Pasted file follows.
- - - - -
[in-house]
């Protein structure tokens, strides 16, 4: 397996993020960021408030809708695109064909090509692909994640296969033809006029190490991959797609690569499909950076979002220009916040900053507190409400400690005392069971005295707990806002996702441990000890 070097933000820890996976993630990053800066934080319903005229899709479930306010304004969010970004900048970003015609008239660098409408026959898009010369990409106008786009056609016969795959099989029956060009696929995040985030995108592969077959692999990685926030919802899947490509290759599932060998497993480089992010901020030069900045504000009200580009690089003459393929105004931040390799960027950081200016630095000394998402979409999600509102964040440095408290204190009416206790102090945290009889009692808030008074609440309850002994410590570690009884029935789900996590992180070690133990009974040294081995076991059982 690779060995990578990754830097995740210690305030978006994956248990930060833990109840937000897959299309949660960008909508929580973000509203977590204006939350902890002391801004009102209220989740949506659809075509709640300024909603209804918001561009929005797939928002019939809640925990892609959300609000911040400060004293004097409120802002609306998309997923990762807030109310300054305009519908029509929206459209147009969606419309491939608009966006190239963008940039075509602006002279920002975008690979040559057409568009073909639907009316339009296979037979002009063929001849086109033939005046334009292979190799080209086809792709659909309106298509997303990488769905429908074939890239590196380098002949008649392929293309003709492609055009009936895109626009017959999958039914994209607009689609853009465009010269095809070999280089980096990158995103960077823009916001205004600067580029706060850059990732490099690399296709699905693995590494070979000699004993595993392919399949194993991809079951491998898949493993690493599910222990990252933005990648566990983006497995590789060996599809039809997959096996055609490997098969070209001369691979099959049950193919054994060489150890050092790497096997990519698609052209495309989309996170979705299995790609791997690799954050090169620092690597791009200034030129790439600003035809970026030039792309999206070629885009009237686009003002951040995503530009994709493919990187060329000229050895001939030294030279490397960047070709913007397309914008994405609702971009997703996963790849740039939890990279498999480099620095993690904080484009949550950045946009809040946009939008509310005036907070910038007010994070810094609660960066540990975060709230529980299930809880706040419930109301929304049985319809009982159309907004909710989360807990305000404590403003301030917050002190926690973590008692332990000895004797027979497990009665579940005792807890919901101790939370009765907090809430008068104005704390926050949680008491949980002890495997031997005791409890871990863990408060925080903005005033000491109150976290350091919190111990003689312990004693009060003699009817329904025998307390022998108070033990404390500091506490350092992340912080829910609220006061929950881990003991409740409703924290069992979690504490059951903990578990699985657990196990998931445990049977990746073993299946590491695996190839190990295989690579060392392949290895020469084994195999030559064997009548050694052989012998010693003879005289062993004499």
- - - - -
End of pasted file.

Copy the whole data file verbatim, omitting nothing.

[in-house]
């Protein structure tokens, strides 16, 4: 397996993020960021408030809708695109064909090509692909994640296969033809006029190490991959797609690569499909950076979002220009916040900053507190409400400690005392069971005295707990806002996702441990000890 070097933000820890996976993630990053800066934080319903005229899709479930306010304004969010970004900048970003015609008239660098409408026959898009010369990409106008786009056609016969795959099989029956060009696929995040985030995108592969077959692999990685926030919802899947490509290759599932060998497993480089992010901020030069900045504000009200580009690089003459393929105004931040390799960027950081200016630095000394998402979409999600509102964040440095408290204190009416206790102090945290009889009692808030008074609440309850002994410590570690009884029935789900996590992180070690133990009974040294081995076991059982 690779060995990578990754830097995740210690305030978006994956248990930060833990109840937000897959299309949660960008909508929580973000509203977590204006939350902890002391801004009102209220989740949506659809075509709640300024909603209804918001561009929005797939928002019939809640925990892609959300609000911040400060004293004097409120802002609306998309997923990762807030109310300054305009519908029509929206459209147009969606419309491939608009966006190239963008940039075509602006002279920002975008690979040559057409568009073909639907009316339009296979037979002009063929001849086109033939005046334009292979190799080209086809792709659909309106298509997303990488769905429908074939890239590196380098002949008649392929293309003709492609055009009936895109626009017959999958039914994209607009689609853009465009010269095809070999280089980096990158995103960077823009916001205004600067580029706060850059990732490099690399296709699905693995590494070979000699004993595993392919399949194993991809079951491998898949493993690493599910222990990252933005990648566990983006497995590789060996599809039809997959096996055609490997098969070209001369691979099959049950193919054994060489150890050092790497096997990519698609052209495309989309996170979705299995790609791997690799954050090169620092690597791009200034030129790439600003035809970026030039792309999206070629885009009237686009003002951040995503530009994709493919990187060329000229050895001939030294030279490397960047070709913007397309914008994405609702971009997703996963790849740039939890990279498999480099620095993690904080484009949550950045946009809040946009939008509310005036907070910038007010994070810094609660960066540990975060709230529980299930809880706040419930109301929304049985319809009982159309907004909710989360807990305000404590403003301030917050002190926690973590008692332990000895004797027979497990009665579940005792807890919901101790939370009765907090809430008068104005704390926050949680008491949980002890495997031997005791409890871990863990408060925080903005005033000491109150976290350091919190111990003689312990004693009060003699009817329904025998307390022998108070033990404390500091506490350092992340912080829910609220006061929950881990003991409740409703924290069992979690504490059951903990578990699985657990196990998931445990049977990746073993299946590491695996190839190990295989690579060392392949290895020469084994195999030559064997009548050694052989012998010693003879005289062993004499």